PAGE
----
Date of Award

2011

Document Type

Honors Thesis

Department

Behavioral Sciences

First Advisor

Duane McBride

Second Advisor

Gary Hopkins

Abstract

What is the relationship between parent-child relationships and teen substance use? Our relationship with our parents can impact our lives for the better or the worse. To study this we analyzed a survey done by the Community that Cares. Alcohol use, marijuana use and tobacco use were determined by the respondent's self-reported substance use within the last within their lifetime on a 7 point Likert scale that ranges from 0 times to 40 times. Parental Relationships was measured by the respondents' feelings about how close they felt to their parents on a 4 point Likert scale ranging from no to yes. Family Conflict was measured by the respondent's answers to whether or not there were arguments and yelling occurring in the home on a 4 point Likert scale ranging from no to yes. This study surveyed 570 students ages 12-19 in grades 7 -9 in 2008 at Northwest elementary and high schools. The hypothesis that high-quality parent-child relationships are inversely correlated with teen substance use was supported as was the hypothesis that poor parent-child relationships would be positively correlated with substance use.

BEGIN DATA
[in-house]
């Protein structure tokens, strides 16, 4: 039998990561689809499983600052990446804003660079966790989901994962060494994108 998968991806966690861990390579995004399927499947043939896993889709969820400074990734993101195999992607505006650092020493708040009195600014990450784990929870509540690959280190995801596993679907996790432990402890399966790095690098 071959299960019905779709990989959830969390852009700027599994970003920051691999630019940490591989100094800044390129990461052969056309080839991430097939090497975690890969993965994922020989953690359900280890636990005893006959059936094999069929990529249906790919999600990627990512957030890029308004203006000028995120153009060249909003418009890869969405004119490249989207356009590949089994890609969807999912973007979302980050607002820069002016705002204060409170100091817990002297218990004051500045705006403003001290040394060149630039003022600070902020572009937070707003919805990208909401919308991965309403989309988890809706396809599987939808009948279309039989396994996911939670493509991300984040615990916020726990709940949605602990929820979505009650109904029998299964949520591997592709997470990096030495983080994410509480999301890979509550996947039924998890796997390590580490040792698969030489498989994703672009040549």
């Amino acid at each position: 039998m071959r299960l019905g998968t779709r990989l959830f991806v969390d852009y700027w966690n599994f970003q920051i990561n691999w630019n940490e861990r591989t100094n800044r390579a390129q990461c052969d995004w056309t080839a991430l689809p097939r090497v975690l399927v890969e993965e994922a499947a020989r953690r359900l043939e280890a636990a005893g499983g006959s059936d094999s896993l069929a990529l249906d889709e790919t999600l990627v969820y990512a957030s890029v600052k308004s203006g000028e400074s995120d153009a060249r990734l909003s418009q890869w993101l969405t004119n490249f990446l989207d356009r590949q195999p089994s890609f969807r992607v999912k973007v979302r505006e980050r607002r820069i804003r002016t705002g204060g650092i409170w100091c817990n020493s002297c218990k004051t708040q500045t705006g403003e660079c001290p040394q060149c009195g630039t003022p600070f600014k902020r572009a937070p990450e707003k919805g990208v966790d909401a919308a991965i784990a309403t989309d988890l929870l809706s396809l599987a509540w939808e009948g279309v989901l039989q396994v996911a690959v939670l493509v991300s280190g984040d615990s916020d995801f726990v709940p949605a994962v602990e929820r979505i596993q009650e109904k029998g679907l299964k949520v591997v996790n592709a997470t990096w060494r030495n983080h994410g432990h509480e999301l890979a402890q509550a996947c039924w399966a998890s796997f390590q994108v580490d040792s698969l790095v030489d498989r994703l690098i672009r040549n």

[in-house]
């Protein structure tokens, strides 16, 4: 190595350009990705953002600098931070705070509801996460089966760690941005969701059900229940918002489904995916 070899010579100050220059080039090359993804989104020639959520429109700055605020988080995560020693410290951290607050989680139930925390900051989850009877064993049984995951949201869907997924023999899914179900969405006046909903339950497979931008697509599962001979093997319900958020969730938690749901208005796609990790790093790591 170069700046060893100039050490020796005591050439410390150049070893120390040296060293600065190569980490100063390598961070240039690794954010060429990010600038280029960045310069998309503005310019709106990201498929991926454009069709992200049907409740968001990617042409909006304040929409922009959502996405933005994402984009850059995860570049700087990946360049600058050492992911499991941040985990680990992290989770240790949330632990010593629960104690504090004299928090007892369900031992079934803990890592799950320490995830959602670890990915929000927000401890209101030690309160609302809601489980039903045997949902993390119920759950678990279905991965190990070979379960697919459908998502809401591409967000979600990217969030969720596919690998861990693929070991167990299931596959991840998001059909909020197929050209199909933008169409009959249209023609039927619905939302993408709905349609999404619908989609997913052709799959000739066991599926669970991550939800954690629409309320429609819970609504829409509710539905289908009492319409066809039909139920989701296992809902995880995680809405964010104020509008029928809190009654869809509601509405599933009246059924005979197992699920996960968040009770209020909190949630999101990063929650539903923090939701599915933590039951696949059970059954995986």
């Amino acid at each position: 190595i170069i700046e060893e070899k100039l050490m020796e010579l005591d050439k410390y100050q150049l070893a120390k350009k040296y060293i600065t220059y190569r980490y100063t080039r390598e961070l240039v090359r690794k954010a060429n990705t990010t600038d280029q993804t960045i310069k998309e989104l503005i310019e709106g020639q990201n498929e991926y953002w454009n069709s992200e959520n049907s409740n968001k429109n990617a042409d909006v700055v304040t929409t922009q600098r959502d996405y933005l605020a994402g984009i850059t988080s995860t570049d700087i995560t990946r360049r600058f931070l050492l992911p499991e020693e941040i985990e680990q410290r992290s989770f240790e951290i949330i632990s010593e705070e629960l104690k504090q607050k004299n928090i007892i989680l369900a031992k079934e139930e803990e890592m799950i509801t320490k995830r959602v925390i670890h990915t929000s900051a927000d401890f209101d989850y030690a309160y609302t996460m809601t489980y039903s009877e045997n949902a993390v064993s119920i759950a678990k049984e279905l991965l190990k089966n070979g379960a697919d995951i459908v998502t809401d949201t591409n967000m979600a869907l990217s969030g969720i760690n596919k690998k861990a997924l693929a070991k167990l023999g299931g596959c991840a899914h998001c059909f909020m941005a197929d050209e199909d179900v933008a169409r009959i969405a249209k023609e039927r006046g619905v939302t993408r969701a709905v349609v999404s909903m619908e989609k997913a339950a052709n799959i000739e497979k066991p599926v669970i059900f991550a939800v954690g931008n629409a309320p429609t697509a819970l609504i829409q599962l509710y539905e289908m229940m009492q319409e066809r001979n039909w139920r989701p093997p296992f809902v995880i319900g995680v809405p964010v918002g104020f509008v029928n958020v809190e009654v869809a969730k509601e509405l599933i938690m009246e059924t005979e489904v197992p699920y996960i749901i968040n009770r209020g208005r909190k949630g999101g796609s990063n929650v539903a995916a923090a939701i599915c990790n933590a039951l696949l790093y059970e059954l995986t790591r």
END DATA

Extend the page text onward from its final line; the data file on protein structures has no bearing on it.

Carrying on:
Subject Area

Parent and child, Substance abuse, Teenagers--Substance use

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